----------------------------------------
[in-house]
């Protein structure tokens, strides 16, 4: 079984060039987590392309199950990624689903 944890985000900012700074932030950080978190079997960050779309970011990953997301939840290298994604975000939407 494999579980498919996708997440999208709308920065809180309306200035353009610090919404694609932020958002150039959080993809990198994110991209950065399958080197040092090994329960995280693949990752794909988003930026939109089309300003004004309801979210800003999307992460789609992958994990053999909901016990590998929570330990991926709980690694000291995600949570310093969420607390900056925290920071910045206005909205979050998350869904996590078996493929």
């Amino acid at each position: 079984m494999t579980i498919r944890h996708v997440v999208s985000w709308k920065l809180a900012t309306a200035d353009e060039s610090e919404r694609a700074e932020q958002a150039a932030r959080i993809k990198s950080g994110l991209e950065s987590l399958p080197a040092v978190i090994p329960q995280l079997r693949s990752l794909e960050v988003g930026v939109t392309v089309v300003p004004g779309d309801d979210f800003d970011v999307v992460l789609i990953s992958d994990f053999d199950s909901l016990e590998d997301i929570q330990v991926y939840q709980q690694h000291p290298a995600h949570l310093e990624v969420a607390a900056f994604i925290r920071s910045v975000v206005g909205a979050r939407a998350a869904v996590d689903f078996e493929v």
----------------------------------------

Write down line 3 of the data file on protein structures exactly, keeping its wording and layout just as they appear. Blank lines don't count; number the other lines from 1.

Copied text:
């Amino acid at each position: 079984m494999t579980i498919r944890h996708v997440v999208s985000w709308k920065l809180a900012t309306a200035d353009e060039s610090e919404r694609a700074e932020q958002a150039a932030r959080i993809k990198s950080g994110l991209e950065s987590l399958p080197a040092v978190i090994p329960q995280l079997r693949s990752l794909e960050v988003g930026v939109t392309v089309v300003p004004g779309d309801d979210f800003d970011v999307v992460l789609i990953s992958d994990f053999d199950s909901l016990e590998d997301i929570q330990v991926y939840q709980q690694h000291p290298a995600h949570l310093e990624v969420a607390a900056f994604i925290r920071s910045v975000v206005g909205a979050r939407a998350a869904v996590d689903f078996e493929v």